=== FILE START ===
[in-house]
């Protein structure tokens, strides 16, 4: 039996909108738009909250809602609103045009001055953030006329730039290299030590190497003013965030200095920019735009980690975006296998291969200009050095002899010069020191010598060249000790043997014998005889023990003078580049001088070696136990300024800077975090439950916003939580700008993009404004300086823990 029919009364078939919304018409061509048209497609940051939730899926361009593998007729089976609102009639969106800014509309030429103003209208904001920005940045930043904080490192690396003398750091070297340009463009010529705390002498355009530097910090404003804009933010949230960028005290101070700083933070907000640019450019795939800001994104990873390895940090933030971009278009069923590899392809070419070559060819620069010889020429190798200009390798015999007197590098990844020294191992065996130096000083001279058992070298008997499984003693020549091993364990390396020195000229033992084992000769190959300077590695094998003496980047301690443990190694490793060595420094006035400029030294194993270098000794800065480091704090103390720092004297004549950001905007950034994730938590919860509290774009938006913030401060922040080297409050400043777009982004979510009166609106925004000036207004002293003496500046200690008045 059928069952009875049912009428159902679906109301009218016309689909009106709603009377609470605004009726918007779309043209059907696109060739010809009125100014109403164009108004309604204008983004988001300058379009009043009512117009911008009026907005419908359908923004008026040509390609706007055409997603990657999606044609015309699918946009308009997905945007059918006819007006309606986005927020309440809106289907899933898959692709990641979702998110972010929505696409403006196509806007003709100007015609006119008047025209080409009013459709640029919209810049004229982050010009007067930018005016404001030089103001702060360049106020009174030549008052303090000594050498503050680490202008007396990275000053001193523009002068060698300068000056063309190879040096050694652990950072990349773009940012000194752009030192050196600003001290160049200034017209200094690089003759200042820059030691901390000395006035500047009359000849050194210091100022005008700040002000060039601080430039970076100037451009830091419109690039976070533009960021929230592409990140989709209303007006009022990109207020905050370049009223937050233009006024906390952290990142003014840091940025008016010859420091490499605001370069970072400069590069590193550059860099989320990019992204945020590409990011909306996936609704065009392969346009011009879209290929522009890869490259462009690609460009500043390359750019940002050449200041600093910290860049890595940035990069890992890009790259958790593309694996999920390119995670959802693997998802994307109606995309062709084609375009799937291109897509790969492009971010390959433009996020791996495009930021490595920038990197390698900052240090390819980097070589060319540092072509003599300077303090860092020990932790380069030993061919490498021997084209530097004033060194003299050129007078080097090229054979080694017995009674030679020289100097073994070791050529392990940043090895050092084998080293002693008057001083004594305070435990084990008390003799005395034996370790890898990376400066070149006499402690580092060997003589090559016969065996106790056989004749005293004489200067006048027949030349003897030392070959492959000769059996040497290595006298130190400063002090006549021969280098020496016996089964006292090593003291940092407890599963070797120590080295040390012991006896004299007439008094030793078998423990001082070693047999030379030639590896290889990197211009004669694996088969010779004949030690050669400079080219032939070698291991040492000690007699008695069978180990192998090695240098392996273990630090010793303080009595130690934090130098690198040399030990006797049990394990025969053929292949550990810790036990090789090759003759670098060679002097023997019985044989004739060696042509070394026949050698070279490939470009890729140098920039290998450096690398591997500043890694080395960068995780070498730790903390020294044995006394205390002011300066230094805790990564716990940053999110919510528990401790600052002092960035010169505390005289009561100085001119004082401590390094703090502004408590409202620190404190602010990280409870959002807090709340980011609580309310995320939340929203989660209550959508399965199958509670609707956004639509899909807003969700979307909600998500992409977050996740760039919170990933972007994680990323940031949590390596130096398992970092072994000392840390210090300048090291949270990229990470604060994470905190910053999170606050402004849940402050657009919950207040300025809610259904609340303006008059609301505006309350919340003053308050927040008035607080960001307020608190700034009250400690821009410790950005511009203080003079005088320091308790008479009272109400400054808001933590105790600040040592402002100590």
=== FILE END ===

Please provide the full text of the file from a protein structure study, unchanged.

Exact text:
[in-house]
């Protein structure tokens, strides 16, 4: 039996909108738009909250809602609103045009001055953030006329730039290299030590190497003013965030200095920019735009980690975006296998291969200009050095002899010069020191010598060249000790043997014998005889023990003078580049001088070696136990300024800077975090439950916003939580700008993009404004300086823990 029919009364078939919304018409061509048209497609940051939730899926361009593998007729089976609102009639969106800014509309030429103003209208904001920005940045930043904080490192690396003398750091070297340009463009010529705390002498355009530097910090404003804009933010949230960028005290101070700083933070907000640019450019795939800001994104990873390895940090933030971009278009069923590899392809070419070559060819620069010889020429190798200009390798015999007197590098990844020294191992065996130096000083001279058992070298008997499984003693020549091993364990390396020195000229033992084992000769190959300077590695094998003496980047301690443990190694490793060595420094006035400029030294194993270098000794800065480091704090103390720092004297004549950001905007950034994730938590919860509290774009938006913030401060922040080297409050400043777009982004979510009166609106925004000036207004002293003496500046200690008045 059928069952009875049912009428159902679906109301009218016309689909009106709603009377609470605004009726918007779309043209059907696109060739010809009125100014109403164009108004309604204008983004988001300058379009009043009512117009911008009026907005419908359908923004008026040509390609706007055409997603990657999606044609015309699918946009308009997905945007059918006819007006309606986005927020309440809106289907899933898959692709990641979702998110972010929505696409403006196509806007003709100007015609006119008047025209080409009013459709640029919209810049004229982050010009007067930018005016404001030089103001702060360049106020009174030549008052303090000594050498503050680490202008007396990275000053001193523009002068060698300068000056063309190879040096050694652990950072990349773009940012000194752009030192050196600003001290160049200034017209200094690089003759200042820059030691901390000395006035500047009359000849050194210091100022005008700040002000060039601080430039970076100037451009830091419109690039976070533009960021929230592409990140989709209303007006009022990109207020905050370049009223937050233009006024906390952290990142003014840091940025008016010859420091490499605001370069970072400069590069590193550059860099989320990019992204945020590409990011909306996936609704065009392969346009011009879209290929522009890869490259462009690609460009500043390359750019940002050449200041600093910290860049890595940035990069890992890009790259958790593309694996999920390119995670959802693997998802994307109606995309062709084609375009799937291109897509790969492009971010390959433009996020791996495009930021490595920038990197390698900052240090390819980097070589060319540092072509003599300077303090860092020990932790380069030993061919490498021997084209530097004033060194003299050129007078080097090229054979080694017995009674030679020289100097073994070791050529392990940043090895050092084998080293002693008057001083004594305070435990084990008390003799005395034996370790890898990376400066070149006499402690580092060997003589090559016969065996106790056989004749005293004489200067006048027949030349003897030392070959492959000769059996040497290595006298130190400063002090006549021969280098020496016996089964006292090593003291940092407890599963070797120590080295040390012991006896004299007439008094030793078998423990001082070693047999030379030639590896290889990197211009004669694996088969010779004949030690050669400079080219032939070698291991040492000690007699008695069978180990192998090695240098392996273990630090010793303080009595130690934090130098690198040399030990006797049990394990025969053929292949550990810790036990090789090759003759670098060679002097023997019985044989004739060696042509070394026949050698070279490939470009890729140098920039290998450096690398591997500043890694080395960068995780070498730790903390020294044995006394205390002011300066230094805790990564716990940053999110919510528990401790600052002092960035010169505390005289009561100085001119004082401590390094703090502004408590409202620190404190602010990280409870959002807090709340980011609580309310995320939340929203989660209550959508399965199958509670609707956004639509899909807003969700979307909600998500992409977050996740760039919170990933972007994680990323940031949590390596130096398992970092072994000392840390210090300048090291949270990229990470604060994470905190910053999170606050402004849940402050657009919950207040300025809610259904609340303006008059609301505006309350919340003053308050927040008035607080960001307020608190700034009250400690821009410790950005511009203080003079005088320091308790008479009272109400400054808001933590105790600040040592402002100590």